What’s missing here is simple, Leo Lyons, Ric Lee and Chick Churchill – without them, you only get a good concert, instead of a great live concert experience.  

Alvin Lee Band:

Sound - 5

Performance - 8  


Review by Dave




Guitar Techniques Magazine

June 1995 – Alvin Lee

Face The Rack – “Alvin Lee; Is Still Going Home”



More than a quarter of a century has passed since Ten Years After took Woodstock by storm..

But, as Mark Cunningham discovers, Alvin Lee is back on the road, proving there’s more life than ever in those lightning fingers.


“I Hear You Knocking”  (similar to Dave Edmunds version) and The Beatles “I Want You” (she’s so heavy); the latter featuring a guest appearance from Alvin’s long-time mucker, George Harrison.

Alvin, 50, says: “My career has turned full circle now, and like a lot of my contemporaries, I’ve gone back to my musical roots. It’s where I feel most comfortable. We even recorded “Nineteen – Ninety – Four like the old days – all in one room. With very few overdubs, to keep the whole thing sounding natural and raw”. 


As A Guitarist, Alvin’s Influences Are As Diverse As They Come:

“Very much so” he agrees. “In my early days I listened to a lot of jazz because my parents were real jazz and blues fans. There was a great guitar player called Charlie Christian who worked with Benny Goodman, and a lot of those guys like Count Basie and Louis Jordan had a huge influence on the swing aspects of early rock `n´ roll. Then there’s Chuck Berry, “Sun” period Elvis, Jerry Lee Lewis, Little Richard and the blues guys like Big Bill Broonzy, Muddy Waters and John Lee Hooker. Every time I hear those old records I smile”.

“But there are other not so obvious influences at work in my guitar playing. I’d like to think I’ve learned a lot from listening to country man Merle Travis, Segovia’s classical work and the great flamenco guitarist Juan Serano. I’ve certainly heard a lot more of that style since I moved to live in Barcelona, and I’m sure It’s rubbing off on me, albeit subtly. Unfortunately, it’s hard to transpose those flavours to the stage style of rock `n` roll , although I’m investigating flamenco as a hobby”.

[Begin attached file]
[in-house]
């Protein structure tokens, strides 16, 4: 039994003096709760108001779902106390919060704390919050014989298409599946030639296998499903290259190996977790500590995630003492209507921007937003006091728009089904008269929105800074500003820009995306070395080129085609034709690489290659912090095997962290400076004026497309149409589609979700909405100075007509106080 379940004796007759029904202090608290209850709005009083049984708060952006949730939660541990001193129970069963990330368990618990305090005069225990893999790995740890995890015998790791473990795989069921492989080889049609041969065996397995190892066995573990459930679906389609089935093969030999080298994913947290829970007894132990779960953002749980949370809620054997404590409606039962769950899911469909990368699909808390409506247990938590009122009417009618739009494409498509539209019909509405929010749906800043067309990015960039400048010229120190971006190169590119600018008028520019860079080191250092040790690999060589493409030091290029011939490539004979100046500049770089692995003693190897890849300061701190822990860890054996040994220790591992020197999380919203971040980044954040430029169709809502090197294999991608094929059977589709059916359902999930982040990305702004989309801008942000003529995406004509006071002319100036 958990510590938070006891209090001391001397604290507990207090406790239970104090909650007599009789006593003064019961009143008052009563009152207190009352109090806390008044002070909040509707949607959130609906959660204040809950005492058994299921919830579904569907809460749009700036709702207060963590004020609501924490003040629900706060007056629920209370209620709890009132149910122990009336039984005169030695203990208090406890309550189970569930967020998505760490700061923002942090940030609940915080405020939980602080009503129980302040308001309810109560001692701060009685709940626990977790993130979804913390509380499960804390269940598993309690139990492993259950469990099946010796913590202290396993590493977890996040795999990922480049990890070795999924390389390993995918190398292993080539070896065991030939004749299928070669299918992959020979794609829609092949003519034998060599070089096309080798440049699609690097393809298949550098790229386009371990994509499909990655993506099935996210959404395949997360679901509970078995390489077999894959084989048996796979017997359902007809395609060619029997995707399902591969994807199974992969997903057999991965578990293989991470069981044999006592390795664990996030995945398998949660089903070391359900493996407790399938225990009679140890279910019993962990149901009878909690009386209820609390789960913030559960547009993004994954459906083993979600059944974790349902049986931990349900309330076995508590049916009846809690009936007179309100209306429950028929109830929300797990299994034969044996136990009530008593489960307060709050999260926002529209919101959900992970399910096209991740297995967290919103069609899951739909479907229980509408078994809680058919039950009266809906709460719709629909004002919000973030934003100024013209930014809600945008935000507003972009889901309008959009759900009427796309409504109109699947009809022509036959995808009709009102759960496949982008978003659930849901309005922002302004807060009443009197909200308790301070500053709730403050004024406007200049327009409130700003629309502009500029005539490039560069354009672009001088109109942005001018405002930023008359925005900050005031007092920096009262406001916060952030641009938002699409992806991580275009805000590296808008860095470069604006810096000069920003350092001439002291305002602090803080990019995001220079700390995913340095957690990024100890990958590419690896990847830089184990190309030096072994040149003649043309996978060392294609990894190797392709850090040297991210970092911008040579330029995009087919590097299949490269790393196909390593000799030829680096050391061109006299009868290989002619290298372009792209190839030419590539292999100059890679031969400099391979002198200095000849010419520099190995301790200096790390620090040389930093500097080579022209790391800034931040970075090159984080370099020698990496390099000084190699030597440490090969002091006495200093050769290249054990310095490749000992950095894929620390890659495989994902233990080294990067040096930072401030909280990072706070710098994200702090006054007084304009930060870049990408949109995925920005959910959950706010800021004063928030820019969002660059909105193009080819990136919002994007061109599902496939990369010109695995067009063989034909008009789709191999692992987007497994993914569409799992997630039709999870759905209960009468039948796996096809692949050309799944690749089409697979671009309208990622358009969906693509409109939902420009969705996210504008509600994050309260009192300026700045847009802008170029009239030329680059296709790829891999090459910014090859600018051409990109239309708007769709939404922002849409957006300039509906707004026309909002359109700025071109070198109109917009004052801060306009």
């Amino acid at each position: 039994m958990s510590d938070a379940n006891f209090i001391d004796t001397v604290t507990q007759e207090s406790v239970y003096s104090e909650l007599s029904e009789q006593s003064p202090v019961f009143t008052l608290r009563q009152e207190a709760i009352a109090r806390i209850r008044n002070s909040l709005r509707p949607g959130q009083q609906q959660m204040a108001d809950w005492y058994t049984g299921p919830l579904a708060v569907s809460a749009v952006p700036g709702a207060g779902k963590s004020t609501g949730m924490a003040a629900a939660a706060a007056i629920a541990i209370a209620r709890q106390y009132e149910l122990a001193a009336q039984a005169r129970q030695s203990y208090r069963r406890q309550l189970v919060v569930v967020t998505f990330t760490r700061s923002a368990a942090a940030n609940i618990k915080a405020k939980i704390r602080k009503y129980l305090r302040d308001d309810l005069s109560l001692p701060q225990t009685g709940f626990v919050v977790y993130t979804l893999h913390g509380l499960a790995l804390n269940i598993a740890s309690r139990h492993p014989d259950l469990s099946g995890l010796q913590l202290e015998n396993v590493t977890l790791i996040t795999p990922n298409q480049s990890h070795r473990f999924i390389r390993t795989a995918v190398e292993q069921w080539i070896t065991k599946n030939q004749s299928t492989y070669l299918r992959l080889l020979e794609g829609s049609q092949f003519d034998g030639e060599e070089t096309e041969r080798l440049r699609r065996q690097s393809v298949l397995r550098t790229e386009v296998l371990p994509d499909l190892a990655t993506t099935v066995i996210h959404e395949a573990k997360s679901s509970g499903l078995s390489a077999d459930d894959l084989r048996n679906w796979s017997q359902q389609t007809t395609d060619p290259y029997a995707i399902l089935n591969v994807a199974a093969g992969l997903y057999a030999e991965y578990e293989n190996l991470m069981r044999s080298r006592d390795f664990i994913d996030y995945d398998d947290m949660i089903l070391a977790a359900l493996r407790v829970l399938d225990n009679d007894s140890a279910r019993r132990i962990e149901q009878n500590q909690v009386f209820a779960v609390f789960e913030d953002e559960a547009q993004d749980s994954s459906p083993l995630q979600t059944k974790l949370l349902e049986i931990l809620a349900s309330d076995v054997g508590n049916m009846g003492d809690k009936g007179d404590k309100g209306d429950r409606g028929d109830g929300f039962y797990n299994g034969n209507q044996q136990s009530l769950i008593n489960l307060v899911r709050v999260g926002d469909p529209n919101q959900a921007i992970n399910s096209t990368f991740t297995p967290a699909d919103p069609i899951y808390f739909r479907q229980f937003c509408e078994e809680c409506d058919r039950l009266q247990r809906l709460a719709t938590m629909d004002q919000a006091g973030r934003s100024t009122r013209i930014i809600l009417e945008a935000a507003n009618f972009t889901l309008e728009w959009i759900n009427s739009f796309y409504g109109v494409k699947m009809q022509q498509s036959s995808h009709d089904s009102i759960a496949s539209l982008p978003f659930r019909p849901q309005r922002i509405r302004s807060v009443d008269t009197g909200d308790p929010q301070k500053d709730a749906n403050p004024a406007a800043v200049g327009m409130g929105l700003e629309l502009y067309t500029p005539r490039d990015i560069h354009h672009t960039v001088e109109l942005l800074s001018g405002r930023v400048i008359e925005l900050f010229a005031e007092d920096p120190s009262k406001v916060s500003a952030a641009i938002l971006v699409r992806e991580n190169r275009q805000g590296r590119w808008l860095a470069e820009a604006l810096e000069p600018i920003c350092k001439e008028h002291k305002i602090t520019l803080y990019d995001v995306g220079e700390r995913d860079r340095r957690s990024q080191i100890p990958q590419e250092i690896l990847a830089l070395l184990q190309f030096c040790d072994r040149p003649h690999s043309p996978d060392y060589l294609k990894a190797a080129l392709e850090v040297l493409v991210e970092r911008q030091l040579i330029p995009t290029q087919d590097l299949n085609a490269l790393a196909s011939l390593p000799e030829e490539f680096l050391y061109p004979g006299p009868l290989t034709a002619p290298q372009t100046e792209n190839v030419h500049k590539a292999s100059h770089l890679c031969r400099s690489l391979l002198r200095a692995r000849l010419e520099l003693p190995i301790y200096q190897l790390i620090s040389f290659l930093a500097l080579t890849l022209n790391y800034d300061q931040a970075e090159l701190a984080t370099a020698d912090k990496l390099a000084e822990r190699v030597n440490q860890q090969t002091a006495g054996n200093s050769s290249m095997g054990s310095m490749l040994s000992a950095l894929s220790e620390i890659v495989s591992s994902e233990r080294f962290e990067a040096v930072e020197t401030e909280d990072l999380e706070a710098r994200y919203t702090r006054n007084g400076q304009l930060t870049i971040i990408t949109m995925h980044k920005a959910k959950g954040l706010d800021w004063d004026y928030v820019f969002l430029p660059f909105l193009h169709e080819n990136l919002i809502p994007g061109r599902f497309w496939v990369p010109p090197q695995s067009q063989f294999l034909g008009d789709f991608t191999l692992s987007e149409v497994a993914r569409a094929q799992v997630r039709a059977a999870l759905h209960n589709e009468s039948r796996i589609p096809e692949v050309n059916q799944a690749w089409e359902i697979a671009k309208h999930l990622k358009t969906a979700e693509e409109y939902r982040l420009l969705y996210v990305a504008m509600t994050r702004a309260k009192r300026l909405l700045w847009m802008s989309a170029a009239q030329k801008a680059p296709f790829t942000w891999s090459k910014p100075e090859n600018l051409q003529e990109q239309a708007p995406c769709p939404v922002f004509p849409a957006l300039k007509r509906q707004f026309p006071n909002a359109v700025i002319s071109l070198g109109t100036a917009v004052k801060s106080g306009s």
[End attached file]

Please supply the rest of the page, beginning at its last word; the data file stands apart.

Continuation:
In The UK, Alvin On Stage Has Become A Rare Sight Over Recent Years:

“To be honest,” he says, “The Ten Years After experience burned me out. We began as a great club act, playing at the Marquee and places where the sweat was literally dripping down the walls. That’s what live music was about for me, but then after Woodstock things got out of control and we got catapulted into the American arena scene, where that interactive relationship with the audience just dissolved. It all became very false and I think we lost touch with the reality that playing in Britain gives you. The situation has turned around now because, due to a longstanding problem with the Internal Revenue Service (IRS) I don’t feel inclined to tour the States. But this year will see me playing my first ever dates in Russia and Poland, which will be interesting, although very cold. “I know that people want to hear me play things like “Love Like A Man” and “I’m Going Home” and although I used to revolt against the idea, I don’t have a problem with it now. I remember going to see Jerry Lee Lewis, and it was during his country period where he didn’t even touch my favourites like “Great Balls Of Fire”  I was sick as a pig, so I know not to neglect some of the more well known Ten Years After material”.